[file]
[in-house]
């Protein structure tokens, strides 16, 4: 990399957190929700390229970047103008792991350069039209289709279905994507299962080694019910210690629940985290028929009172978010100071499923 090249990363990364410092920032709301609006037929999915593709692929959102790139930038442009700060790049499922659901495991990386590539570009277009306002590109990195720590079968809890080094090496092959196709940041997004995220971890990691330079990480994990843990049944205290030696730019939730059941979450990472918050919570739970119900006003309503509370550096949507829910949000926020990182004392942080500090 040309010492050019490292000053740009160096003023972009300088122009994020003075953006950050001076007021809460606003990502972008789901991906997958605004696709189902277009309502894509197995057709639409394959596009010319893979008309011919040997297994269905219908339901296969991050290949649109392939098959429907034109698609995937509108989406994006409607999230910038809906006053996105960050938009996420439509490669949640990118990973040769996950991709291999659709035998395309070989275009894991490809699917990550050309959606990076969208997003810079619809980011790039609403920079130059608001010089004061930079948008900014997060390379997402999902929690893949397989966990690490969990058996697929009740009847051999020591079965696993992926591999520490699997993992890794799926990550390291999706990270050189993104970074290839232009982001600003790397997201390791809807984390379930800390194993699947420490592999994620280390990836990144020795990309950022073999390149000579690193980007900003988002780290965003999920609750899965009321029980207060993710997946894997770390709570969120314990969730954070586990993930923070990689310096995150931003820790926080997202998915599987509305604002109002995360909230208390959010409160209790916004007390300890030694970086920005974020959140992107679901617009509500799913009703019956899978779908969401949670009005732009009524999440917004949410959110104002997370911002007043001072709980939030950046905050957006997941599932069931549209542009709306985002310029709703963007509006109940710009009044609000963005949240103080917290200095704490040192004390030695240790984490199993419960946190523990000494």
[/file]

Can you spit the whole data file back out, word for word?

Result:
[in-house]
């Protein structure tokens, strides 16, 4: 990399957190929700390229970047103008792991350069039209289709279905994507299962080694019910210690629940985290028929009172978010100071499923 090249990363990364410092920032709301609006037929999915593709692929959102790139930038442009700060790049499922659901495991990386590539570009277009306002590109990195720590079968809890080094090496092959196709940041997004995220971890990691330079990480994990843990049944205290030696730019939730059941979450990472918050919570739970119900006003309503509370550096949507829910949000926020990182004392942080500090 040309010492050019490292000053740009160096003023972009300088122009994020003075953006950050001076007021809460606003990502972008789901991906997958605004696709189902277009309502894509197995057709639409394959596009010319893979008309011919040997297994269905219908339901296969991050290949649109392939098959429907034109698609995937509108989406994006409607999230910038809906006053996105960050938009996420439509490669949640990118990973040769996950991709291999659709035998395309070989275009894991490809699917990550050309959606990076969208997003810079619809980011790039609403920079130059608001010089004061930079948008900014997060390379997402999902929690893949397989966990690490969990058996697929009740009847051999020591079965696993992926591999520490699997993992890794799926990550390291999706990270050189993104970074290839232009982001600003790397997201390791809807984390379930800390194993699947420490592999994620280390990836990144020795990309950022073999390149000579690193980007900003988002780290965003999920609750899965009321029980207060993710997946894997770390709570969120314990969730954070586990993930923070990689310096995150931003820790926080997202998915599987509305604002109002995360909230208390959010409160209790916004007390300890030694970086920005974020959140992107679901617009509500799913009703019956899978779908969401949670009005732009009524999440917004949410959110104002997370911002007043001072709980939030950046905050957006997941599932069931549209542009709306985002310029709703963007509006109940710009009044609000963005949240103080917290200095704490040192004390030695240790984490199993419960946190523990000494």